The Gospel reading for the “Ordinary Form” for today is taken from John 13 wherein Jesus says, “I give you a new commandment: love one another. As I have loved you, so you also should love one another.”
It has been my experience that this reading is often followed by a homily that points to the Lord’s perfect Sacrifice as the prime example of what He is ultimately commanding us to do, and as such, we must die to self, patiently suffering those who oppose us, forgiving those who have wronged us, etc. In other words, hugs all around!
Fair enough. I get it.
Where things typically breakdown, however, is when the homilist preaches as if standing silent as a lamb before its shearers and willingly offering His very life on the Cross is all that Jesus did.
I think it’s worth noting that while Jesus was indeed addressing every one of us in this command, He was speaking in a particular way to those men who would shepherd His flock, teaching, sanctifying and governing the people in His name.
In any case, it’s possible neither for the hierarchy of the Church, nor her children, to carry out this command apart from reflecting on the manner in which Our Blessed Lord loved us, contemplating His example in all of its fullness.
With this in mind, I offer just a small sampling of some of the more frequently overlooked words of loving kindness offered by the God who is love to His people:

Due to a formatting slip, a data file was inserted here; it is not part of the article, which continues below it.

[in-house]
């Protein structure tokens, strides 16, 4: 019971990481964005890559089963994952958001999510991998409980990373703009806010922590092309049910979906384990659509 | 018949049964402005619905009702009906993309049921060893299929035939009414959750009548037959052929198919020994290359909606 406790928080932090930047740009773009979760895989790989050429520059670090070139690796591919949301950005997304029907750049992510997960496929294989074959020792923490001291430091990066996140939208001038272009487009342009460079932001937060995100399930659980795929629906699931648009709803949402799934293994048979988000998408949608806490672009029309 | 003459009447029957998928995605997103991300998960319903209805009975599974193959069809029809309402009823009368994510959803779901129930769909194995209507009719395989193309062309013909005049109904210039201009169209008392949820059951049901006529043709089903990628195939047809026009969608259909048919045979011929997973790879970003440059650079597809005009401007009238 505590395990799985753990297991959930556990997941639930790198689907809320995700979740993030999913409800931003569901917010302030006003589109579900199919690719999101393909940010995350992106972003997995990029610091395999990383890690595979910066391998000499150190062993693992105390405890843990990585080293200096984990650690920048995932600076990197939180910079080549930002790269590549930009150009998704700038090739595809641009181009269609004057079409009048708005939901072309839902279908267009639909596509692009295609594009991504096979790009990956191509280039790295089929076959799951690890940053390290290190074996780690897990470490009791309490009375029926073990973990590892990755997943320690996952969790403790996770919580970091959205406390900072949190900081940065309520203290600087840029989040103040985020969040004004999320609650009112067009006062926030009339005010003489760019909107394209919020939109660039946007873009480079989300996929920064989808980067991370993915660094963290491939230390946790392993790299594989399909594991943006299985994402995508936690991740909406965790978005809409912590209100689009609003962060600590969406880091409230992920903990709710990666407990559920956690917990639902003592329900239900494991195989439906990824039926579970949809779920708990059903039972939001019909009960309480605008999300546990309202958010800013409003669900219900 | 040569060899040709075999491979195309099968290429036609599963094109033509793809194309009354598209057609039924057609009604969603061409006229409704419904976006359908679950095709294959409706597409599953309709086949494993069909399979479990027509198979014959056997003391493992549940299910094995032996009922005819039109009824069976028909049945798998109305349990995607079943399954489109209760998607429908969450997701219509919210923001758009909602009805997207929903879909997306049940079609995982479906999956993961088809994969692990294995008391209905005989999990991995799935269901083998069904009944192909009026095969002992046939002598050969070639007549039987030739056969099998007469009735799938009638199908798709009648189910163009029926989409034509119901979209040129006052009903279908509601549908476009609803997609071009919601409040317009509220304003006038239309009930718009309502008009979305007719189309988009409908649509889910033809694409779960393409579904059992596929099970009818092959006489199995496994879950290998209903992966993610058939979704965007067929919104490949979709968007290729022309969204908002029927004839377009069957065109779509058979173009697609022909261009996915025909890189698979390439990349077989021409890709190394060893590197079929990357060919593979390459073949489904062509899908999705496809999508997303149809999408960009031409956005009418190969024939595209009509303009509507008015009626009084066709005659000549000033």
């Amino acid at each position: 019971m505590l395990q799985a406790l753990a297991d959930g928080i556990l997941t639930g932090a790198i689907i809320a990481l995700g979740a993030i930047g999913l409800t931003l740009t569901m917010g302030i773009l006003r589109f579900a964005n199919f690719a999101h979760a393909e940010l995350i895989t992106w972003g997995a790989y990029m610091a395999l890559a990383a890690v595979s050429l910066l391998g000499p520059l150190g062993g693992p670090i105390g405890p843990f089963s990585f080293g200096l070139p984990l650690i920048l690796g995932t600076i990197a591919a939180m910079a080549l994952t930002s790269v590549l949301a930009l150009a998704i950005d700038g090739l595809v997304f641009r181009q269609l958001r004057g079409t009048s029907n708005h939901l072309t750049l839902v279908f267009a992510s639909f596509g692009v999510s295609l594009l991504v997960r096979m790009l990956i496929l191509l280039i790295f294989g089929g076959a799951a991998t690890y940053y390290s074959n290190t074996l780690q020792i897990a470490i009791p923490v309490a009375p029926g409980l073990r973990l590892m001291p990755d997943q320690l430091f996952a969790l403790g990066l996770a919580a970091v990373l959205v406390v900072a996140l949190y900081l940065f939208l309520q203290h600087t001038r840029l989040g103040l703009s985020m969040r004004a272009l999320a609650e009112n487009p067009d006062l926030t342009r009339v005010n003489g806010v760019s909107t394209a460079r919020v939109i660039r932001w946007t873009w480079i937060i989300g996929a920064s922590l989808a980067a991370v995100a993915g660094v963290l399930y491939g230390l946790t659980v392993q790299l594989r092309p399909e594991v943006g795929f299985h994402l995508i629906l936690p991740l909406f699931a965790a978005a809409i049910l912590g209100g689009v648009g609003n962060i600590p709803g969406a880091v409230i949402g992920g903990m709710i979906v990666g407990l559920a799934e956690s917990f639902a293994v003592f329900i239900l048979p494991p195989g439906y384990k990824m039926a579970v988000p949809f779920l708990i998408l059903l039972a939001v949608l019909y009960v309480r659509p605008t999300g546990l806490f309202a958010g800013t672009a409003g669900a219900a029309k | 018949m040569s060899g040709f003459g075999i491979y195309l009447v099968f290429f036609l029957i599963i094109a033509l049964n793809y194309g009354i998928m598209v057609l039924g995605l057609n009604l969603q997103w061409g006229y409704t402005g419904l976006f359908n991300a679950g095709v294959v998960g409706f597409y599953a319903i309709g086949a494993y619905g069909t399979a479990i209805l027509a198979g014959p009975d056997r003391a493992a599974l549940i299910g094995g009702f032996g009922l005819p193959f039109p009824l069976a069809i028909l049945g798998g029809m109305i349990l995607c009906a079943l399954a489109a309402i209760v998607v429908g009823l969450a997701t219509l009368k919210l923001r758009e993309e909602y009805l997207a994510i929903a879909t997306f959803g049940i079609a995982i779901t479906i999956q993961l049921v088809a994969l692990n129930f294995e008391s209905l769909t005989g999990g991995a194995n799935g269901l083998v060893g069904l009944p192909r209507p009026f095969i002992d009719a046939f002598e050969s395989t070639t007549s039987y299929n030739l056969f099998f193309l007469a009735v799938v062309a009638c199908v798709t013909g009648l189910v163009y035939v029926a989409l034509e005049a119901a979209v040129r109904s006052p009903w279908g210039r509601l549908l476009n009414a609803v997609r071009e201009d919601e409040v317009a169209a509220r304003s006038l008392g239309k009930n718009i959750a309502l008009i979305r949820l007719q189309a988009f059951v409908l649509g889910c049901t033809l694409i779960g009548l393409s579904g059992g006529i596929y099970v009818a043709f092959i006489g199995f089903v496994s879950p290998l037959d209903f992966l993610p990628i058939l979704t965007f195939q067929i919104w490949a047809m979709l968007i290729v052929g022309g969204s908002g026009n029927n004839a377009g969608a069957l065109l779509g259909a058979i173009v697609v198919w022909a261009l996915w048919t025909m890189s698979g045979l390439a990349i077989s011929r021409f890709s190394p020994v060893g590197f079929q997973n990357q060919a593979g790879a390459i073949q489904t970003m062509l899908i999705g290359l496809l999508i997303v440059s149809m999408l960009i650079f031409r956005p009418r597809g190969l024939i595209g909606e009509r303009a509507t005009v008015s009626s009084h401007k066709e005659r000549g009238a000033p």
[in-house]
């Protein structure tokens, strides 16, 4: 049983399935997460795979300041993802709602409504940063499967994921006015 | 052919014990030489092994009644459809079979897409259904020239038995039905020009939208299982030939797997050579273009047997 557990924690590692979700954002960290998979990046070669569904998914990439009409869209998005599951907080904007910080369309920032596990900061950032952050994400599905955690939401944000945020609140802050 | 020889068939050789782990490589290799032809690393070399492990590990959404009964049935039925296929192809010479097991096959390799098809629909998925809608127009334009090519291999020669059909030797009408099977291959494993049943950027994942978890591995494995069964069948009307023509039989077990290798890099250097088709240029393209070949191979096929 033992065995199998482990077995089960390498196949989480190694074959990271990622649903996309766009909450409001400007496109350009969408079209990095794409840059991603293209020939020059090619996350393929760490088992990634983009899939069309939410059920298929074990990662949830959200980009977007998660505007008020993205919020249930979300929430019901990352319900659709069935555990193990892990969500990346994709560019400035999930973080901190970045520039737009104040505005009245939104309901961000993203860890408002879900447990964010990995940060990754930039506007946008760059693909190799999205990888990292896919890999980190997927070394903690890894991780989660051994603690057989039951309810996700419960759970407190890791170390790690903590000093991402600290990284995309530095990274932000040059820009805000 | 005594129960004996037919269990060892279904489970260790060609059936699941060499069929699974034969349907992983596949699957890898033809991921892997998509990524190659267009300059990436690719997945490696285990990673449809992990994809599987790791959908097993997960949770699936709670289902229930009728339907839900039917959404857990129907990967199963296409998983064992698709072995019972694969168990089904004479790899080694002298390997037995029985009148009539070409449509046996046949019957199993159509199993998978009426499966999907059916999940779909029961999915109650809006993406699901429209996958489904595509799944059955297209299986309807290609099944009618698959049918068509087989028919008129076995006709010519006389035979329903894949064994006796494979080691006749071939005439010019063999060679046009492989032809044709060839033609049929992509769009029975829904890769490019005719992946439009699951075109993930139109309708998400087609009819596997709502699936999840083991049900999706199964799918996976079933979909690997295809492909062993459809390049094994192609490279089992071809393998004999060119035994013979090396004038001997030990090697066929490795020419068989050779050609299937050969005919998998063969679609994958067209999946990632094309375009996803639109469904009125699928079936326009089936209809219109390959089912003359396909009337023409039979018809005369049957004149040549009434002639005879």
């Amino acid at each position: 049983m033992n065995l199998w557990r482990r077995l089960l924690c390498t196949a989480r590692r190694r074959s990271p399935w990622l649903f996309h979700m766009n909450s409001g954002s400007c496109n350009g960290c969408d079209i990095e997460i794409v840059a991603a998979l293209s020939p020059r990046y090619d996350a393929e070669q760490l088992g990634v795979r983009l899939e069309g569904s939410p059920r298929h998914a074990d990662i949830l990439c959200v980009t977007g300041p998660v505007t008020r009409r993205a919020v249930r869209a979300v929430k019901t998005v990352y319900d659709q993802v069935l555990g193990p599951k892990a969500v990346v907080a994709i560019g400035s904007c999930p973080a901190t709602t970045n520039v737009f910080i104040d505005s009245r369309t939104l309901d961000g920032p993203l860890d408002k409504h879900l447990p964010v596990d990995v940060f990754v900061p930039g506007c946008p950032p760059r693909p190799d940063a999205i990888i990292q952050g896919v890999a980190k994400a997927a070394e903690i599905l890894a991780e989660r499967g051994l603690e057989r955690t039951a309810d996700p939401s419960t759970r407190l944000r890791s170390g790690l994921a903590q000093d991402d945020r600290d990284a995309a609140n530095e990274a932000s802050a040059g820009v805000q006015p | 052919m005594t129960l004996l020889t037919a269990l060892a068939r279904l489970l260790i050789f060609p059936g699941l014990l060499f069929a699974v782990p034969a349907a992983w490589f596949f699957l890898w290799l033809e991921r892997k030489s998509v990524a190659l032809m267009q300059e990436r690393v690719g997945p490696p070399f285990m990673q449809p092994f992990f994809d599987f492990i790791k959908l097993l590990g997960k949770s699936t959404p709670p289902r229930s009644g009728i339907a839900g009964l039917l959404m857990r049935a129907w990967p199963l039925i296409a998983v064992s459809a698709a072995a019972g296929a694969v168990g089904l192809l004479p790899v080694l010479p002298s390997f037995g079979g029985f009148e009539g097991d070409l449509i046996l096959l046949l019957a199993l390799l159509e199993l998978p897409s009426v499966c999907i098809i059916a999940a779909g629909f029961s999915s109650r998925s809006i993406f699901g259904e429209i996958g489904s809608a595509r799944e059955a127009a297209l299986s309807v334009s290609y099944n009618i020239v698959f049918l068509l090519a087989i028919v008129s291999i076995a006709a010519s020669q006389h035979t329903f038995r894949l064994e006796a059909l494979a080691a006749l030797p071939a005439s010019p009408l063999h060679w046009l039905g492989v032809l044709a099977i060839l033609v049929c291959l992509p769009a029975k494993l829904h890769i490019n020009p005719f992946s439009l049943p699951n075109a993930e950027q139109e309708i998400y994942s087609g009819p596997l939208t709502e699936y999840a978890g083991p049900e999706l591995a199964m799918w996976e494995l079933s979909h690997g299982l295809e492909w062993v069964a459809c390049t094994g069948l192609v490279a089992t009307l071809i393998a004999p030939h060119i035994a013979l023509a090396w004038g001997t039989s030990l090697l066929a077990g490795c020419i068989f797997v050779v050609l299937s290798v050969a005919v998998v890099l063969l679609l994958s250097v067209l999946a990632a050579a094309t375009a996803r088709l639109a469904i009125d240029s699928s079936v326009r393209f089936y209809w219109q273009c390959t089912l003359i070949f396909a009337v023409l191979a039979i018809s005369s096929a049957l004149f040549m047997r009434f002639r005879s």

“Why do you think evil in your hearts?”
“I have not come to bring peace, but a sword.”
“How can you speak good, when you are evil?”
“Get behind me, Satan! You are a hindrance to me.”
“Why put me to the test, you hypocrites?”
“You are wrong, because you know neither the Scriptures nor the power of God.”
“You blind fools!”
“You serpents, you brood of vipers, how are you to escape being sentenced to hell?”
Words of loving kindness? You bet your soft sensibilities they are.
Loving as Jesus loved means service and sacrifice to be sure, but it most certainly does not mean coddling avowed enemies of the Church, in spite of recent examples to the contrary (e.g., bishops who issue weak rejoinders to purveyors of death, hosting fancy dinners in their honor, and joining them in highfalutin fits of hilarity).
The bottom line is this: By all means we must love our enemies, but let’s not forget that loving as Jesus loved also includes wielding the sword of truth, proclaiming the Gospel with firmness, and condemning error, even when doing so is unpopular and may even invite death itself.